Can a Brand Be Viral?

Two events that epitomize the wonkiness of the media industry took place at The New York Times this month. First, the Times published a scathing two-piece series about the deplorable working conditions and health risks faced by those who work at nail salons. The story, about 2,000 total words of wonderful investigative journalism, went viral. Three days after the first nail salon story published, the Times announced it was going to let Facebook directly host its articles.

In the week these two events happened, the latter held more gravity for me as a media professional. An increasing share of news is consumed via mobile devices — more than half of the Times’ web traffic comes from mobile devices — and a lot of that traffic comes from Facebook, which has over a billion users.

At the simplest level, the Times’ partnership with Facebook is just another distribution channel, but one must consider how that distribution takes place. When a Facebook user clicks on a Times story, that story was presented to it either because a friend shared it or Facebook’s algorithms guessed that the user would be interested in it; neither of those processes entail any editorial judgment beyond the Times’ decision to publish the story.

Contrast that with a homepage or a print edition. Unlike on a Facebook feed, each story is ranked on a hierarchy of importance determined by an educated, news-savvy staff that has spent years, in many cases decades, determining what is important. If that decision is left to friends and Facebook algorithms, which are more closely tied to an advertising department than is any newspaper editorial staff, a consumer is more likely to get the news he or she wants to read, not what he or she should read.

Publishers — big, important publishers, mind you — were quoted in the Times article saying they were trying Facebook hosting out, in large part because they need the eyeballs to sell more ads. That outcome will surely take place, but at what expense to the brand?

Let’s look at how Time handles its Facebook posts. After the Facebook announcement, I followed many of the partnering publications. Time, a once-venerable newsweekly, has adopted a Buzzfeed-esque embrace of clickbait headlines and posts. For instance:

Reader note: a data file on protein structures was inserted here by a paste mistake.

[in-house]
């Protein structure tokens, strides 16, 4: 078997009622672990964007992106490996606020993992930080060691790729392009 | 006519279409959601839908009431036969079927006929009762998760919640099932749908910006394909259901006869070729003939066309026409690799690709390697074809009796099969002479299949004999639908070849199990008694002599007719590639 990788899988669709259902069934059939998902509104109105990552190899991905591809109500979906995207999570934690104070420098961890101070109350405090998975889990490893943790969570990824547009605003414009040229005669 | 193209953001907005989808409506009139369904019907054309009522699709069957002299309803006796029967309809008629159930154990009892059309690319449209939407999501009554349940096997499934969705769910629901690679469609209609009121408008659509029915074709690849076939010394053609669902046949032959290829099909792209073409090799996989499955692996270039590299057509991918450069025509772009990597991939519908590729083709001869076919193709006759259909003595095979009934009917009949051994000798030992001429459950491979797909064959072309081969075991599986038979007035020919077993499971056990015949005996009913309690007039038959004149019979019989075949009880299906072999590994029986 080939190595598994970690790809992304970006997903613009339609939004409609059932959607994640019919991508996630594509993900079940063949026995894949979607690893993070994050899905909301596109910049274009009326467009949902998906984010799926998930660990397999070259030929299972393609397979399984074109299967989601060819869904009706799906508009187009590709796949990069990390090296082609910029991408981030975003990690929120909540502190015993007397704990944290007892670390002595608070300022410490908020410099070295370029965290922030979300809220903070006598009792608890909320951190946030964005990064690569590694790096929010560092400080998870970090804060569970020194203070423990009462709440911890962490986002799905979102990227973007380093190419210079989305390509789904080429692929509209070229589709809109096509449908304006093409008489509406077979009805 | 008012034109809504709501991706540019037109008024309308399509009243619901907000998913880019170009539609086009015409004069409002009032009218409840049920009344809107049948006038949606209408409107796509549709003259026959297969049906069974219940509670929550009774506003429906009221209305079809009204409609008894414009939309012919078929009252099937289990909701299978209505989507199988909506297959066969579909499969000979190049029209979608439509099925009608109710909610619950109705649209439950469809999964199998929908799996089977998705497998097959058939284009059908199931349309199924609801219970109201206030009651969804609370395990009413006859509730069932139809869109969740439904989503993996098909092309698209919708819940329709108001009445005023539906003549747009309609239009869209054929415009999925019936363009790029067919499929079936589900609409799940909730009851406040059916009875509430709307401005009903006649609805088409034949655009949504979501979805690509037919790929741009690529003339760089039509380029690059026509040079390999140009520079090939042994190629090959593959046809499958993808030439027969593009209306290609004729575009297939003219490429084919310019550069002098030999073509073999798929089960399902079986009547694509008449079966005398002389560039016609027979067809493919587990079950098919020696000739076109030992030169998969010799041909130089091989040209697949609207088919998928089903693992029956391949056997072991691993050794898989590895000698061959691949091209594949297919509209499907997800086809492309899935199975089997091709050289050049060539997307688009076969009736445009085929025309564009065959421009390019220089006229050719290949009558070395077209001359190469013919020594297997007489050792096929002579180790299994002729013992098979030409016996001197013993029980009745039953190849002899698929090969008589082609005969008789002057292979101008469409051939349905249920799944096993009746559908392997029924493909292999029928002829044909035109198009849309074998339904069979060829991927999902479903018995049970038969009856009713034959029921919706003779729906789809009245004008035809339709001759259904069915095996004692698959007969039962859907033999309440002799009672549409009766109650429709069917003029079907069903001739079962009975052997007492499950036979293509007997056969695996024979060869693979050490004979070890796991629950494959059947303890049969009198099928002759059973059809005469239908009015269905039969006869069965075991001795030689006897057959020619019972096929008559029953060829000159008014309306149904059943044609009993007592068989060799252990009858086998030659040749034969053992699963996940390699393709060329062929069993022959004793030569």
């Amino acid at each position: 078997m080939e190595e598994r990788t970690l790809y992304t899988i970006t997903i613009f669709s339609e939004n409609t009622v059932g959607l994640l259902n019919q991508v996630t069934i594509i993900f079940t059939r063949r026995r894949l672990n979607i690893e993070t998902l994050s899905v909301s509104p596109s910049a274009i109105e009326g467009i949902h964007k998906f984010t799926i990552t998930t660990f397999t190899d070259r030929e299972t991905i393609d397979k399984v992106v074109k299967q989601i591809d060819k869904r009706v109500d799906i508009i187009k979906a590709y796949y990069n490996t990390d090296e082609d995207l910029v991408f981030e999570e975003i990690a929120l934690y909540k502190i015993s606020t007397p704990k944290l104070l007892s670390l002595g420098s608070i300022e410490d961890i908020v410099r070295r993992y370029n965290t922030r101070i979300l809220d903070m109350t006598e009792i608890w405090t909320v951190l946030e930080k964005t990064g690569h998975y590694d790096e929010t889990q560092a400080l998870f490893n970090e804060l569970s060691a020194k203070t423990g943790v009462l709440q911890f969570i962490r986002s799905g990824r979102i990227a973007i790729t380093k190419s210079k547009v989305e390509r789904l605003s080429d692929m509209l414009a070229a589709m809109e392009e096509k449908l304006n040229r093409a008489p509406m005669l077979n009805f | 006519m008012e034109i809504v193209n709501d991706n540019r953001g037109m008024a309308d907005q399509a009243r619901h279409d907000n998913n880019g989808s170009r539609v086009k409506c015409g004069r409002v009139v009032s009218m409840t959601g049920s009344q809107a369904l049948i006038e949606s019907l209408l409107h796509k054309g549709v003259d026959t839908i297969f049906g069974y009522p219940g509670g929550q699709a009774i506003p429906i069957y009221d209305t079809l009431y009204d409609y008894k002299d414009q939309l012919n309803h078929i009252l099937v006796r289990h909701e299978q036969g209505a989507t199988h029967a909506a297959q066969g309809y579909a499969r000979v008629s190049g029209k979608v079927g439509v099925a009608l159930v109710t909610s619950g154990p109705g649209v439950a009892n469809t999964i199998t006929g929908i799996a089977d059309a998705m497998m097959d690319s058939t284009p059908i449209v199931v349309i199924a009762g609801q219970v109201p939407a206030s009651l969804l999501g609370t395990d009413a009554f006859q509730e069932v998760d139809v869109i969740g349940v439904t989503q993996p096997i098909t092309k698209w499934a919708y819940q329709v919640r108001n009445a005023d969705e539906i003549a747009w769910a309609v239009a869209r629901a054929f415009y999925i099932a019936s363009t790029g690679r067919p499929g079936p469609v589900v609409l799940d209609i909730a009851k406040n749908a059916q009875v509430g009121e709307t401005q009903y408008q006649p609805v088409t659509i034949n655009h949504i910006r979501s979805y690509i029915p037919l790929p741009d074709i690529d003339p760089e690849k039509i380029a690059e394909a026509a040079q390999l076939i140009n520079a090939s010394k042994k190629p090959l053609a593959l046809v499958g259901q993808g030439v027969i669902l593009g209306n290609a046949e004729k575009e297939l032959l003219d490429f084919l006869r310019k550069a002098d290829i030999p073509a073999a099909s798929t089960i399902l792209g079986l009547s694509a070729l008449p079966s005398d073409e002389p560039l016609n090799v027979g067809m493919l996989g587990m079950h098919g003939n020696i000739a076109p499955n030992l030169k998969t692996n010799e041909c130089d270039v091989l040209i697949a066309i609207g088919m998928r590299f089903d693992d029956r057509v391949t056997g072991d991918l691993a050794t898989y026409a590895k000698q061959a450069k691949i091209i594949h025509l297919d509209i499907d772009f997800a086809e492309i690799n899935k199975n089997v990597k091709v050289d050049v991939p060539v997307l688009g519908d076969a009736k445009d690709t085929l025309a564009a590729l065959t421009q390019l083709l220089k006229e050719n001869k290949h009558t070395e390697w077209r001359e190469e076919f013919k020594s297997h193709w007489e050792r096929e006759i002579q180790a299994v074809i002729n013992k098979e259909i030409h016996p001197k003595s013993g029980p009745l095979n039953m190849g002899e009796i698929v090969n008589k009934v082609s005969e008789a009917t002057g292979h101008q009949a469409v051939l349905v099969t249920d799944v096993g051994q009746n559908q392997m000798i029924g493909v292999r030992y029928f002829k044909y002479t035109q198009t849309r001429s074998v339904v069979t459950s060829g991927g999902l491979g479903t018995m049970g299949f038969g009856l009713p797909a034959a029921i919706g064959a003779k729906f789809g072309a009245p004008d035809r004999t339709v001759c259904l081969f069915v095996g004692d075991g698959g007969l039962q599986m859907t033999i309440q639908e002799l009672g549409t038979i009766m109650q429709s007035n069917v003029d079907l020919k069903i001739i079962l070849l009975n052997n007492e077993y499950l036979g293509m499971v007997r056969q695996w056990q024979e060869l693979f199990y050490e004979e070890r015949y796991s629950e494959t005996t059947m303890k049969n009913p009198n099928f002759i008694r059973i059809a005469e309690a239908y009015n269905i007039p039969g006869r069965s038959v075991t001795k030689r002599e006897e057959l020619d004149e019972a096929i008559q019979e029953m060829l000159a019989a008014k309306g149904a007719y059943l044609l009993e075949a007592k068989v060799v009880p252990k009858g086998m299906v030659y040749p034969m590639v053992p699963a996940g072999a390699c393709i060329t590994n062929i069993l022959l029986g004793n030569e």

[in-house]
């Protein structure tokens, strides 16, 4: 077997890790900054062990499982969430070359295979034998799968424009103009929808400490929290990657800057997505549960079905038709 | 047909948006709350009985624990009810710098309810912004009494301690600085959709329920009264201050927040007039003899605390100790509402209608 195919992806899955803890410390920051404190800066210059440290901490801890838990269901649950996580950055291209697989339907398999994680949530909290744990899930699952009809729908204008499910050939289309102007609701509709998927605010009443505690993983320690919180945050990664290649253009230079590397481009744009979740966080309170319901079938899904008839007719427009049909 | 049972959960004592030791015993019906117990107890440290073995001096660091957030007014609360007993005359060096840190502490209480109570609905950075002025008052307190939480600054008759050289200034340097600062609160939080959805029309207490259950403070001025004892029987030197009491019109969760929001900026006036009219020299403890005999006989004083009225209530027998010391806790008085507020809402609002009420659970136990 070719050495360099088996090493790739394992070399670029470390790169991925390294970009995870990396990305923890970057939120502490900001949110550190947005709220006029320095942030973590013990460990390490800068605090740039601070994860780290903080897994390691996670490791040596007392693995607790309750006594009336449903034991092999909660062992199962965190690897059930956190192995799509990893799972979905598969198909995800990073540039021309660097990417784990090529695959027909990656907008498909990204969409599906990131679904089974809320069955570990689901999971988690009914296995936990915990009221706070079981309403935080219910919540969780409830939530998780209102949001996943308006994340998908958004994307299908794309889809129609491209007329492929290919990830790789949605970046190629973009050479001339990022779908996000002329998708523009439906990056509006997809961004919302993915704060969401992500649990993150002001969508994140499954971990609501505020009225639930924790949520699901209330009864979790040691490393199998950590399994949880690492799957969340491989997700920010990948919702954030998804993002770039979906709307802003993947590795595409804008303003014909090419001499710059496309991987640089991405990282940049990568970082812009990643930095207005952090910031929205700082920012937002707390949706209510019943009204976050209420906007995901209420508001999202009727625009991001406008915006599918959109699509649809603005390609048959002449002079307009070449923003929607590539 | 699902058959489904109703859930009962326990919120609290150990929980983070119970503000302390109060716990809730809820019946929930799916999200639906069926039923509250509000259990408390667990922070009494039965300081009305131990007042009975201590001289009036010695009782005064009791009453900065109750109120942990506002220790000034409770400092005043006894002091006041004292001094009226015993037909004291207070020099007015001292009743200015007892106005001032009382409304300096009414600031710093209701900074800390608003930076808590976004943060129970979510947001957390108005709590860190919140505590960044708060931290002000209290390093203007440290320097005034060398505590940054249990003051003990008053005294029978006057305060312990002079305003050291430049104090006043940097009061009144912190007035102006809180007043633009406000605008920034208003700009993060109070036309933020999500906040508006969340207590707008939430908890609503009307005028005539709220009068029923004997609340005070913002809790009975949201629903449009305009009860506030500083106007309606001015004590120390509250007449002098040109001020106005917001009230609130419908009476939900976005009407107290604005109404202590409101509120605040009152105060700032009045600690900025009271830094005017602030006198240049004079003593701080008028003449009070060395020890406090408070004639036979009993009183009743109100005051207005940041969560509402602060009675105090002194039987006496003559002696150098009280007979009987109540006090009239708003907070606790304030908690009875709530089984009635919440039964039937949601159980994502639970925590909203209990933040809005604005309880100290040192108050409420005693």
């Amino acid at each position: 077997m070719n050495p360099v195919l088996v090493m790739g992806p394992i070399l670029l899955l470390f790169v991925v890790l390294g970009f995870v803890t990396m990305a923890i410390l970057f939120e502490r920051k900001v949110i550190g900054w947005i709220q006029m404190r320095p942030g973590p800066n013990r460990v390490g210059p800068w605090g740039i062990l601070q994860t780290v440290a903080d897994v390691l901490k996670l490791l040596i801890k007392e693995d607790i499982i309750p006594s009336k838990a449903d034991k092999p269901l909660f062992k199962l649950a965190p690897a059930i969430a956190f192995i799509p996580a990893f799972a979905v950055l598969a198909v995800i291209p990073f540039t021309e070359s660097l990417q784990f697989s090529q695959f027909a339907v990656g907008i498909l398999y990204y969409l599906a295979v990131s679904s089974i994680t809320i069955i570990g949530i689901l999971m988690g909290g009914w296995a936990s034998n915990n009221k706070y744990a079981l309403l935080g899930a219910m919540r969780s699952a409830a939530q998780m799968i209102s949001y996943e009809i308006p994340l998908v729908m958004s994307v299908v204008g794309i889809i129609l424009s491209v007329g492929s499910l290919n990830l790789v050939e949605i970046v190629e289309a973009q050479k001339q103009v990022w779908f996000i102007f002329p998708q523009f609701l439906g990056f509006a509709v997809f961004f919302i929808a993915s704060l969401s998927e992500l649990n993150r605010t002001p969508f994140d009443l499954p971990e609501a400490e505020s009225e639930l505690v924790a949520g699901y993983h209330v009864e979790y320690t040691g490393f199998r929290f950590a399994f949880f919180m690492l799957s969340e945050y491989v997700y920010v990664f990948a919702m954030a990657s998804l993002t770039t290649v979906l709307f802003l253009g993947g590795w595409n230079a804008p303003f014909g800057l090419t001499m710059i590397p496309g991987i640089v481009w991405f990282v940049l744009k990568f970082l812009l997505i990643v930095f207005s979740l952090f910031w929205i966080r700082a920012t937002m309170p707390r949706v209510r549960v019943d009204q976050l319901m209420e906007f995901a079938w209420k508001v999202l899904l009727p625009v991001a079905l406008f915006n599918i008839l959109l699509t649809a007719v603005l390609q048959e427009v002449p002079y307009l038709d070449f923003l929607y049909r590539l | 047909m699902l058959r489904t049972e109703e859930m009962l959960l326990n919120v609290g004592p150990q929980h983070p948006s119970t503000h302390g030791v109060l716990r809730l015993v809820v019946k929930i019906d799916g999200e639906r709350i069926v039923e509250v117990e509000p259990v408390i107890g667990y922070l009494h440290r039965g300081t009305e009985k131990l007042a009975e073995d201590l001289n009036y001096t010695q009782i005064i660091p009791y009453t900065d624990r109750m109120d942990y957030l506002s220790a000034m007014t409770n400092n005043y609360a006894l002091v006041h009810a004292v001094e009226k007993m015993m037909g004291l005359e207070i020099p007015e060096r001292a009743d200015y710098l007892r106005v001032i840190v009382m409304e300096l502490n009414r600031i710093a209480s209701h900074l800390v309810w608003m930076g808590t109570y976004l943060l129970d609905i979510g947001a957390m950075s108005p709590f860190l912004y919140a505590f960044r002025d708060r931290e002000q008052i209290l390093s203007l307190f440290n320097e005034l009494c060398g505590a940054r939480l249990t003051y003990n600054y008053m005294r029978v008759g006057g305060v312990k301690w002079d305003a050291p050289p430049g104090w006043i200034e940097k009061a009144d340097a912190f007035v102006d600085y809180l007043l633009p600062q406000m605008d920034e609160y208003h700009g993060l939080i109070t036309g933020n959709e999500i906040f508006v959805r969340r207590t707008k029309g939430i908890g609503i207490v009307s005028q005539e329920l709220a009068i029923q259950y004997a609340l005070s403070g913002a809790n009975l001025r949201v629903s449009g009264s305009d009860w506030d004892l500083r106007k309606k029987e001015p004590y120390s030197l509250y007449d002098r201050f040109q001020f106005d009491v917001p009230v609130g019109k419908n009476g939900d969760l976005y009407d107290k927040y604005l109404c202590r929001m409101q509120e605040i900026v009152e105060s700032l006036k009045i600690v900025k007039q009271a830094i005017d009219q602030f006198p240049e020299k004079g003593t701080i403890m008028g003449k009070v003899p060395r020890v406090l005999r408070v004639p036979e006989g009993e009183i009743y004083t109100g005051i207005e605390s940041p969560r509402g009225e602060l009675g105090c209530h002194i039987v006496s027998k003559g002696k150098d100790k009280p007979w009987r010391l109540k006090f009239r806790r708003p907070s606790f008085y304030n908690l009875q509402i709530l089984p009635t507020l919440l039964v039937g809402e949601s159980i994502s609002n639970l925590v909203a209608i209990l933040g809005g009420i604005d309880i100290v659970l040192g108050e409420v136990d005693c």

Screenshot 2015-05-31 at 8.45.33 PM

Or this:

Screenshot 2015-05-31 at 8.45.45 PM

I criticized Time‘s avoidance of newsworthy stories (and promptly unfollowed it), but can you blame the magazine for posting the stories that will elicit the most clicks? In an era where consumer stumble upon stories via social media rather than targeting the homepages of trusted brands, doesn’t a company have to throw a little clickbait in there to keep the lights on?

It’s easy to argue yes, but this is where the Times’ nail salon story comes into play. This was a story about nail salons in New York City, but the piece went viral nationwide. The reason? It was damn good, very well reported, and touched on a seemingly familiar aspect in many of our lives. Every person who read that story will now wonder about the treatment of the workers inside their local nail salon, even if they live outside New York.

Good journalism can still go viral. It doesn’t do so reliably, but it’s possible. Thus, the Times might not have to pander to Facebook’s algorithms quite like Time has, but that could change. If the brand has no weight, a publication’s success relies entirely on the one-off success of its stories, and letting social media like Facebook directly host stories hinders the gravity of a brand. More publications will surely partner with Facebook; what will be more interesting is to see if they stick with it.


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